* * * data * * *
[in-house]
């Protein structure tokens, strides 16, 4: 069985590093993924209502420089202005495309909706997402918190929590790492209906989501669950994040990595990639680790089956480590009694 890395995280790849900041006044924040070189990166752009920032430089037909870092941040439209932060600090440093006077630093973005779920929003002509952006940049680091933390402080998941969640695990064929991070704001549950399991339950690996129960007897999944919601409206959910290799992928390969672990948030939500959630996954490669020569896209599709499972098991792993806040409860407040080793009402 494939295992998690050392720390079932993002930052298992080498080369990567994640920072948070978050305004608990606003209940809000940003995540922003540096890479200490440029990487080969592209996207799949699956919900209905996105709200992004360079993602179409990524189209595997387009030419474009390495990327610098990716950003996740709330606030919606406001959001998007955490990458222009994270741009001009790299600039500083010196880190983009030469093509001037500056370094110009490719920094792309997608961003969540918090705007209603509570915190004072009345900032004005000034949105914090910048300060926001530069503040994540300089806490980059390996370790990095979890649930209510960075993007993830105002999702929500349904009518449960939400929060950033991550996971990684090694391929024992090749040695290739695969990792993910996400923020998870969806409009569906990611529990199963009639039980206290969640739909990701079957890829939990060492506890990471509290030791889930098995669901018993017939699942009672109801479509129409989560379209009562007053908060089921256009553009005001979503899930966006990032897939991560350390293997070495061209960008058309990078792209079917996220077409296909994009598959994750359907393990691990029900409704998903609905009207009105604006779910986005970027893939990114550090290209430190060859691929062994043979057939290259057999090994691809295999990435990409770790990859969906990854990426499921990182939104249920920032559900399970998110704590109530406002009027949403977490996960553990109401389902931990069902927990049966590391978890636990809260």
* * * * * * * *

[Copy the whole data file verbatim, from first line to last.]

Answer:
[in-house]
């Protein structure tokens, strides 16, 4: 069985590093993924209502420089202005495309909706997402918190929590790492209906989501669950994040990595990639680790089956480590009694 890395995280790849900041006044924040070189990166752009920032430089037909870092941040439209932060600090440093006077630093973005779920929003002509952006940049680091933390402080998941969640695990064929991070704001549950399991339950690996129960007897999944919601409206959910290799992928390969672990948030939500959630996954490669020569896209599709499972098991792993806040409860407040080793009402 494939295992998690050392720390079932993002930052298992080498080369990567994640920072948070978050305004608990606003209940809000940003995540922003540096890479200490440029990487080969592209996207799949699956919900209905996105709200992004360079993602179409990524189209595997387009030419474009390495990327610098990716950003996740709330606030919606406001959001998007955490990458222009994270741009001009790299600039500083010196880190983009030469093509001037500056370094110009490719920094792309997608961003969540918090705007209603509570915190004072009345900032004005000034949105914090910048300060926001530069503040994540300089806490980059390996370790990095979890649930209510960075993007993830105002999702929500349904009518449960939400929060950033991550996971990684090694391929024992090749040695290739695969990792993910996400923020998870969806409009569906990611529990199963009639039980206290969640739909990701079957890829939990060492506890990471509290030791889930098995669901018993017939699942009672109801479509129409989560379209009562007053908060089921256009553009005001979503899930966006990032897939991560350390293997070495061209960008058309990078792209079917996220077409296909994009598959994750359907393990691990029900409704998903609905009207009105604006779910986005970027893939990114550090290209430190060859691929062994043979057939290259057999090994691809295999990435990409770790990859969906990854990426499921990182939104249920920032559900399970998110704590109530406002009027949403977490996960553990109401389902931990069902927990049966590391978890636990809260």